AUSTRALIA’s dependence on China as its largest agricultural export market could backfire if tensions between the East Asian country and the United States continue to escalate.
That was part of the message delivered by Rabobank’s head of financial markets research Asia-Pacific, Michael Every, to an intimate group of the bank’s clients in Perth last week.
As part of Mr Every’s presentation – titled A New Cold War – the Hong Kong-based analyst detailed the rising political and economic tensions between China and the US and the potential fallout for Australia and its trade environment.
Tensions have been mounting between the two powerhouse nations throughout the year, with both countries imposing import tariffs of 25 per cent on about $US50 billion of goods each.
Mr Every said as politics, economics and the military became more integrated in the two countries, global markets would be placed on increasingly shaky grounds.
“Basically, we’ve got a cold war as far as I can see between two of the most important countries in the world and the trade war is just a little bit of it,” Mr Every said.
“As a result markets are going to get a lot more volatile and globally everything gets a lot more volatile.
“You may think you don’t want to choose a side – the risk is at some point you are picked.”
According to the Australian Bureau of Agricultural and Resource Economics (ABARES), China is Australia’s biggest agricultural export market, with exports in 2015-16 valued at $8.2b
Australia’s top three agricultural exports to the world’s most populous country include wool, beef and veal and barley.
With iron ore, dairy, education, tourism and housing industries also relying heavily on the Chinese market, Mr Every said Australia would be placed in a vulnerable position if the “new cold war” amplified and it was forced to align with either its economic partner China, or its cultural partner America.
“Basically most of the economy in one way or another is in China to a certain degree, so you’ve got all of your eggs in one basket economically,” Mr Every said.
“Culturally and from a defence perspective, you’ve got all of your eggs in a completely different basket.”
Regardless of the future of the relationship between America and China, Australian exports to China were in insecure territory, according to Mr Every.
He said if a trade war was to escalate and the Australian government chose to support its historic allies in America, China was likely to threaten a consumer boycott of Australian goods.
Mr Every said alternatively, if the US and China resolved its trade conflict, Australia could lose some of its market share of Chinese agricultural imports to America.
“If we don’t see this trade war we have been given a clear indication that if they (America and China) make friends, the deal is that America sells more agricultural products to China,” he said.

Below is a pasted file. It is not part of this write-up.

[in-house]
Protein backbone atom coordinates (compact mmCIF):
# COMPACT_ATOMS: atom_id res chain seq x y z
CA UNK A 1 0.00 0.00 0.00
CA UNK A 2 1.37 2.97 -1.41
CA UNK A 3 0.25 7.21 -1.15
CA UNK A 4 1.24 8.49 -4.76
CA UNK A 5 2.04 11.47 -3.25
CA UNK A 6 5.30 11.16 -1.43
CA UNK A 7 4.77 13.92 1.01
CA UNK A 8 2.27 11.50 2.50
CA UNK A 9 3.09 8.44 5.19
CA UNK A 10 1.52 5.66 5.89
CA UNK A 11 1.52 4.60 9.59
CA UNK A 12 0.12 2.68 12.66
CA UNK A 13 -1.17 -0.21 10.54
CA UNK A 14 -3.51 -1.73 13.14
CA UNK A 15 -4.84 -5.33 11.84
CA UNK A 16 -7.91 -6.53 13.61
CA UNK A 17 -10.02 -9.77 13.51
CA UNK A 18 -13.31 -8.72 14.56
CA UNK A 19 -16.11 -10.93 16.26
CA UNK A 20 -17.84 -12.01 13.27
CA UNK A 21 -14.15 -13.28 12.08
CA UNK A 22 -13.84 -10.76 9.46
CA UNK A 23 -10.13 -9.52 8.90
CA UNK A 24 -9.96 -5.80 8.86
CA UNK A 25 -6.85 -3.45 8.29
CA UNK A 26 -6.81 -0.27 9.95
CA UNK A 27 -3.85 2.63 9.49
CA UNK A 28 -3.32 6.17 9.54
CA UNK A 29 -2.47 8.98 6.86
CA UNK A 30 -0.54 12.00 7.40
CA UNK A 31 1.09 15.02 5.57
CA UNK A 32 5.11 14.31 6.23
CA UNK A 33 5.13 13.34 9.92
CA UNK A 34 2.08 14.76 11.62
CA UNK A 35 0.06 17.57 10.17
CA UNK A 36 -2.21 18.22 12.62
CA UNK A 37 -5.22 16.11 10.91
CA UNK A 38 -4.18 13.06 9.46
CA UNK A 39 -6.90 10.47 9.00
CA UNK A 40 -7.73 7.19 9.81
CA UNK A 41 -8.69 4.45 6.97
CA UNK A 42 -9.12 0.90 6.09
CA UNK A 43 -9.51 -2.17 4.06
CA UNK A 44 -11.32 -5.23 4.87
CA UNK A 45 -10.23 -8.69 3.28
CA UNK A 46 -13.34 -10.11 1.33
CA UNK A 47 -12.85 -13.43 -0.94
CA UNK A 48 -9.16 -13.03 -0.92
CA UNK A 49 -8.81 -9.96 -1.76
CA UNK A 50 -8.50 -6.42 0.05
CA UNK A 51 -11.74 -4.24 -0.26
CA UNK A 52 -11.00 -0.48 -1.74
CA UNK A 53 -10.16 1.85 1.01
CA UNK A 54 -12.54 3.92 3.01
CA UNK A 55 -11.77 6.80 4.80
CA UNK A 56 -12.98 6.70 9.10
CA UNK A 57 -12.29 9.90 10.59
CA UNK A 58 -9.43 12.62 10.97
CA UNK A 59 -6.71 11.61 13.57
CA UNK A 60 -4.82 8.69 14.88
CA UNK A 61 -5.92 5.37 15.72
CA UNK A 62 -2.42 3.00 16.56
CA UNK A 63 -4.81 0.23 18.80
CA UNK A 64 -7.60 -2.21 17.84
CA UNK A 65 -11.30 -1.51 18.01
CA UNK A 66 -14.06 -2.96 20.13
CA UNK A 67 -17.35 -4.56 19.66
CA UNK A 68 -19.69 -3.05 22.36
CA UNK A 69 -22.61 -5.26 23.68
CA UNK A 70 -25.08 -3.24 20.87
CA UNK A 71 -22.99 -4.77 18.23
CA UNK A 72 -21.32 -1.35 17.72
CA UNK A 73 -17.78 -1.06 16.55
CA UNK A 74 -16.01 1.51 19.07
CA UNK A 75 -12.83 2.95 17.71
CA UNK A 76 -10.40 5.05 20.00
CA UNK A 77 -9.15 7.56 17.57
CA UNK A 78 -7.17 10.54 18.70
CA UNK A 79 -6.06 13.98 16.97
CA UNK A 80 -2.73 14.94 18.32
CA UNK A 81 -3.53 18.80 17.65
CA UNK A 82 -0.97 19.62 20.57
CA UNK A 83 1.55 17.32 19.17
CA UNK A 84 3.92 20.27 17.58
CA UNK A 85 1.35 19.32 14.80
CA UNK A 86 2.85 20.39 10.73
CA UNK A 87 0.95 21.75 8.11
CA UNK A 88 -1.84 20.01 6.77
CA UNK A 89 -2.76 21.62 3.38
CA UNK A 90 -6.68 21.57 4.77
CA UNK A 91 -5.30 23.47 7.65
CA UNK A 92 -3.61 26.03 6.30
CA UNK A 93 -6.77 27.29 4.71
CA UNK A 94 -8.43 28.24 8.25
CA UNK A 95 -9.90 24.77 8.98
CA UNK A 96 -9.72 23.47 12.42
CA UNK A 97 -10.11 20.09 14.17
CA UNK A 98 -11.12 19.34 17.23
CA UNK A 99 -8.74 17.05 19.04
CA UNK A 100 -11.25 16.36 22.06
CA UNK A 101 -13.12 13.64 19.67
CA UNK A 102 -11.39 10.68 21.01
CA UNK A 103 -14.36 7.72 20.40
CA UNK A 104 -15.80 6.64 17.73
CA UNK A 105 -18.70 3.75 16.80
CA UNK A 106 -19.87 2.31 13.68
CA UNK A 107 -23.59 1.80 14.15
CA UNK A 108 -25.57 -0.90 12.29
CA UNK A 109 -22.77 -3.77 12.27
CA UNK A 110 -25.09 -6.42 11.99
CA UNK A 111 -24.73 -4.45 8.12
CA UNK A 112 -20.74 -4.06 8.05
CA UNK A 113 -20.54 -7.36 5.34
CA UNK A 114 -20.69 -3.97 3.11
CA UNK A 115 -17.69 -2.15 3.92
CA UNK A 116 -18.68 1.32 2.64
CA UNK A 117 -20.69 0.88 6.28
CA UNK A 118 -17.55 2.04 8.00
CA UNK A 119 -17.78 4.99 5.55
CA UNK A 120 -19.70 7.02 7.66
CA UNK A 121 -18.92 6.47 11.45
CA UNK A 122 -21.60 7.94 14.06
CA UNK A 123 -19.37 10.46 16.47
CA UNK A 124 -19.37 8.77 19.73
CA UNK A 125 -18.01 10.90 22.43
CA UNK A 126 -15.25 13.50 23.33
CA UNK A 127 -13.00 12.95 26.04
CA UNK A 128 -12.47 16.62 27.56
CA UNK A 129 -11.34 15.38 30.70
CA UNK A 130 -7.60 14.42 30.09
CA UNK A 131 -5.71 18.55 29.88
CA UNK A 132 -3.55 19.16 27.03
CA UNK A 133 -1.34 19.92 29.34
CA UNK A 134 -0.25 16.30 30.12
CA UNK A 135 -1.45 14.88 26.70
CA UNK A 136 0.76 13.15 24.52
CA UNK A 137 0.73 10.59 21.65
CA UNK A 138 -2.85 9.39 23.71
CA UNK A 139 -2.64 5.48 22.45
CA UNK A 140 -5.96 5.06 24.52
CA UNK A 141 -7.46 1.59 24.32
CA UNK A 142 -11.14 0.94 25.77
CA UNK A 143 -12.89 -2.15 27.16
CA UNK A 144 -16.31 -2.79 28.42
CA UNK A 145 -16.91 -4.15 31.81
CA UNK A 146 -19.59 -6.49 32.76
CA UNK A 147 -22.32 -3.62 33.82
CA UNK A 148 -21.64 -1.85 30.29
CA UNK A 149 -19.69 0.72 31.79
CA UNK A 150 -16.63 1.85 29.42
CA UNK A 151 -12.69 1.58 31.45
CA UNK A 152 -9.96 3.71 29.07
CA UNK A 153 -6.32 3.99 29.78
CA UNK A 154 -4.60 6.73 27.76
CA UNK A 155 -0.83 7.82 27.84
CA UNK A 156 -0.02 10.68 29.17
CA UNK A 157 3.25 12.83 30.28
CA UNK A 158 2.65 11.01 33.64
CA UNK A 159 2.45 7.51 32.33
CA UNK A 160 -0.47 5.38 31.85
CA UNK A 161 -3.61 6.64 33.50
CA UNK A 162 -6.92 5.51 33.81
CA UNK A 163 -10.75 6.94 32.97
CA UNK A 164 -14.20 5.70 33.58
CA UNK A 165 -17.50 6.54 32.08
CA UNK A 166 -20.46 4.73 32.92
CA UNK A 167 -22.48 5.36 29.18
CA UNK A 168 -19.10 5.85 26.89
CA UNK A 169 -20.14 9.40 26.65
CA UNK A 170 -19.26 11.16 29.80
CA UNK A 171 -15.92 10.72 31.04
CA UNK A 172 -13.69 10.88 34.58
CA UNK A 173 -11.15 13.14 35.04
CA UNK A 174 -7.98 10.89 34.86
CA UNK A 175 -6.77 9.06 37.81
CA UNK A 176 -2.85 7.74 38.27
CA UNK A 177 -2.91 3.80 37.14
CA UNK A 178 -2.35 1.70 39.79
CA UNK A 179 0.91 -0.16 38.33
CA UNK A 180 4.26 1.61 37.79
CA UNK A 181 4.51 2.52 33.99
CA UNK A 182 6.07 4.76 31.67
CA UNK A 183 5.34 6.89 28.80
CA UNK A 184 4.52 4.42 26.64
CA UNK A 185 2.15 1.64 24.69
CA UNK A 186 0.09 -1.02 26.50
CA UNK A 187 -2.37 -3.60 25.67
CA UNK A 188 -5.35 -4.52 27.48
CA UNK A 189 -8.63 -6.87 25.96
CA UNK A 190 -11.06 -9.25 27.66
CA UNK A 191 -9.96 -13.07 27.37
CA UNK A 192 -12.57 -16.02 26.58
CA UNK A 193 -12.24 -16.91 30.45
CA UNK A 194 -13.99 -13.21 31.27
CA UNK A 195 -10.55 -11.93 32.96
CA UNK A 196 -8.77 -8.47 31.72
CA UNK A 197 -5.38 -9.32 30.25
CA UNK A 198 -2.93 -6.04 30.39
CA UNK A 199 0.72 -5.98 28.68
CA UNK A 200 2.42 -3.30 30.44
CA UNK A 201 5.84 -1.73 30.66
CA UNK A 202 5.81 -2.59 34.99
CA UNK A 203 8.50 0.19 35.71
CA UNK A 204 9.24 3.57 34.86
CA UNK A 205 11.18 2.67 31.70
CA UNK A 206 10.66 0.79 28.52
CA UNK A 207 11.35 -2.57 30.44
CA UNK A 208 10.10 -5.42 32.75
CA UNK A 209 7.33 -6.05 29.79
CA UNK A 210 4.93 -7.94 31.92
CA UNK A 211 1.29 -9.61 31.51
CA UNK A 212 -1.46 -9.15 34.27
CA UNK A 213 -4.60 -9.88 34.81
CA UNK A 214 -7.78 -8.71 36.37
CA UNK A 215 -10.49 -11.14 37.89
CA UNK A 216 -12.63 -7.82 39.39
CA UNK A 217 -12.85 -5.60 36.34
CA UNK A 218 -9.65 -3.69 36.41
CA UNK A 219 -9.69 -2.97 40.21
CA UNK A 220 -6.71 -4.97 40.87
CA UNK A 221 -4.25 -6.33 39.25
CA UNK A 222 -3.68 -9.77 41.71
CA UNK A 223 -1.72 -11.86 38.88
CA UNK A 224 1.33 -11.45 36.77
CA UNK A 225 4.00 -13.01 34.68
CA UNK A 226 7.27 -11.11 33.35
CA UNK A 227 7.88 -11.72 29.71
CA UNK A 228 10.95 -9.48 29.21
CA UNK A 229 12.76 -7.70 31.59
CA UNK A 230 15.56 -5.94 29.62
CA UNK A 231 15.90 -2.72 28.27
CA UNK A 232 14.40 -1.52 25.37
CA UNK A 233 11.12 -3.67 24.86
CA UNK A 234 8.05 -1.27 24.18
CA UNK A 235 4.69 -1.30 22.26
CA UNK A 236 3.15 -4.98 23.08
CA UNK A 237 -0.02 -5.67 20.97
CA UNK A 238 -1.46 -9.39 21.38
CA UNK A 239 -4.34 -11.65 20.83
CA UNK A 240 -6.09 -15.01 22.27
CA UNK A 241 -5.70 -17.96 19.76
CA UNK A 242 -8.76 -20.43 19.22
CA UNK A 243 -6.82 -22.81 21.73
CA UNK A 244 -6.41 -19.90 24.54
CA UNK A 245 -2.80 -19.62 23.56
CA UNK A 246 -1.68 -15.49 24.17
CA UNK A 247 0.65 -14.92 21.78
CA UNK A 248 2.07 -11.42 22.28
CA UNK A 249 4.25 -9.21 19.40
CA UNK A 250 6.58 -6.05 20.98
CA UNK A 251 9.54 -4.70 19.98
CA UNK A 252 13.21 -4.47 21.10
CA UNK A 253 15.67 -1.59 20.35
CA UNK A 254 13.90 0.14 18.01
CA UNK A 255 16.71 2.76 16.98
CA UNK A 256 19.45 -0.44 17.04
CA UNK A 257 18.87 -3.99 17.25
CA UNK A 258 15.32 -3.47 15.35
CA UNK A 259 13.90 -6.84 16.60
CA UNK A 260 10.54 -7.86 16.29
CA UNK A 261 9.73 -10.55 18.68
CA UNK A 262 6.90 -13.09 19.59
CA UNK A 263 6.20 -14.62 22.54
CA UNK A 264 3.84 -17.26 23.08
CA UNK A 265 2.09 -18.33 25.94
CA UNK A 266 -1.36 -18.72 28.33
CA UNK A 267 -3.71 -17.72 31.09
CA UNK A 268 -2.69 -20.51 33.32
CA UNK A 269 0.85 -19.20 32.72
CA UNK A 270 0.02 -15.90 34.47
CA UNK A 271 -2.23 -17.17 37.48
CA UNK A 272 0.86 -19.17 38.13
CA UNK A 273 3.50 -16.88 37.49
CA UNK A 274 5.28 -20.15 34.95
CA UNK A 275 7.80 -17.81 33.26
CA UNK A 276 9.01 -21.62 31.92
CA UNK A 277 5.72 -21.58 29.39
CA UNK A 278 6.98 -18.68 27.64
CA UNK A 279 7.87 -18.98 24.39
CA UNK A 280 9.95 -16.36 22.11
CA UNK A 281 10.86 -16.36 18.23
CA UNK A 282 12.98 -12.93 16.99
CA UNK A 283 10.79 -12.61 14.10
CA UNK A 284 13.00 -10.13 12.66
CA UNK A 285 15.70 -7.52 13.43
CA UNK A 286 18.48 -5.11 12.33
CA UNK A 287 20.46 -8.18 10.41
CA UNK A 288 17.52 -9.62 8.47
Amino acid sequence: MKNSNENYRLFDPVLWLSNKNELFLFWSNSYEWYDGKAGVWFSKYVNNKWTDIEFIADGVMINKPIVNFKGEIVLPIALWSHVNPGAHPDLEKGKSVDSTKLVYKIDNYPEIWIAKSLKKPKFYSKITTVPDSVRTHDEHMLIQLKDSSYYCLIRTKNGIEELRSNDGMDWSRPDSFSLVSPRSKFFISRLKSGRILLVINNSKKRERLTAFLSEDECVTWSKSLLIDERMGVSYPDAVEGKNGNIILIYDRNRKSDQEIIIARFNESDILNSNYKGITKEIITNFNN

“China already said when the last deal was on the table a few months ago ‘if that happens we’ll stop buying from Australia, we’ll just switch to America’.
“It’s a pretty unstable situation.”
To decrease its export vulnerability, Mr Every told the crowd Australia should consider diversifying its markets.
He said while diversification may result in a loss in premium prices on exported goods in the short-term, it would shield Australia against market insecurity in future years.
“I’m wondering how long until you have politicians here are suggesting to you that you should accept a loss of premium to sell to markets other than China as a national security briefing,” Mr Every said.
“A portfolio diversification would make sure no one ever phones you and says ‘I don’t like what your Prime Minister said yesterday so you’re out of business tomorrow’, which is a realistic threat unless you want to live in a country where your Prime Minister is dictated to by another country.
“This is a world many countries are moving towards already.”
Mr Every said there were plenty of opportunities in alternative markets, including neighbouring countries such as Indonesia which boasted huge population growth.
While the future of the American-Chinese relationship remained unclear, he said it was in Australia’s best interests to plan ahead to ensure its high quality produce had a market, regardless of international trade challenges.
“If your whole business model is only selling to China and something goes wrong, you might not have a balance sheet that can get you through the re-adjustment,” Mr Every said.
“The product is not the problem, the issue is just making sure you get the product to someone who’s going to pay you reliably over the longer term with no strings attached.
“If the world does change, it’s really good if you have a Plan B.”